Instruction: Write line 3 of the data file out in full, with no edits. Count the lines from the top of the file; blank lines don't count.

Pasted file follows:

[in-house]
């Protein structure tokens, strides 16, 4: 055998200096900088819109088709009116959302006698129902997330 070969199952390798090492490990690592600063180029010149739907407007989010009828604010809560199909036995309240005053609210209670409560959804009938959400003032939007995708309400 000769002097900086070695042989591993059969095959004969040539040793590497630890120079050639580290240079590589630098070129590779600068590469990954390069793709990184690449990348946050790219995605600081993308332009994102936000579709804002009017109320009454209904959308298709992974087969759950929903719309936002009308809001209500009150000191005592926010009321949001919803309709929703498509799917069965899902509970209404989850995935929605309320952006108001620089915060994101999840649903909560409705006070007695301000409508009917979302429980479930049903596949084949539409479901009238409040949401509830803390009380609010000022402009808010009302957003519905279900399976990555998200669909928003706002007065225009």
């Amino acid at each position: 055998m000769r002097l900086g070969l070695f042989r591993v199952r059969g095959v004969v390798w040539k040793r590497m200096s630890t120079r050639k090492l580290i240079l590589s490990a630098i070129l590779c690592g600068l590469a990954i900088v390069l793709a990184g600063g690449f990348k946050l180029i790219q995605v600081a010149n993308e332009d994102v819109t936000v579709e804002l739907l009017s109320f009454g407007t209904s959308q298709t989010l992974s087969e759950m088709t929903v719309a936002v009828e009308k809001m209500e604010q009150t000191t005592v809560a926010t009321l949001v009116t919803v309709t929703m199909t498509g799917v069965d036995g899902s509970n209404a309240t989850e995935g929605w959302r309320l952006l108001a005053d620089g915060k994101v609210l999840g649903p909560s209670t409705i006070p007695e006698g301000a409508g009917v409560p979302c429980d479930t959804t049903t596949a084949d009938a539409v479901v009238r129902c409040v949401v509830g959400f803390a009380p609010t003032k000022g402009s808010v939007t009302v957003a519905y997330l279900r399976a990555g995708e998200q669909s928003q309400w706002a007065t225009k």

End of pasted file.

């Amino acid at each position: 055998m000769r002097l900086g070969l070695f042989r591993v199952r059969g095959v004969v390798w040539k040793r590497m200096s630890t120079r050639k090492l580290i240079l590589s490990a630098i070129l590779c690592g600068l590469a990954i900088v390069l793709a990184g600063g690449f990348k946050l180029i790219q995605v600081a010149n993308e332009d994102v819109t936000v579709e804002l739907l009017s109320f009454g407007t209904s959308q298709t989010l992974s087969e759950m088709t929903v719309a936002v009828e009308k809001m209500e604010q009150t000191t005592v809560a926010t009321l949001v009116t919803v309709t929703m199909t498509g799917v069965d036995g899902s509970n209404a309240t989850e995935g929605w959302r309320l952006l108001a005053d620089g915060k994101v609210l999840g649903p909560s209670t409705i006070p007695e006698g301000a409508g009917v409560p979302c429980d479930t959804t049903t596949a084949d009938a539409v479901v009238r129902c409040v949401v509830g959400f803390a009380p609010t003032k000022g402009s808010v939007t009302v957003a519905y997330l279900r399976a990555g995708e998200q669909s928003q309400w706002a007065t225009k």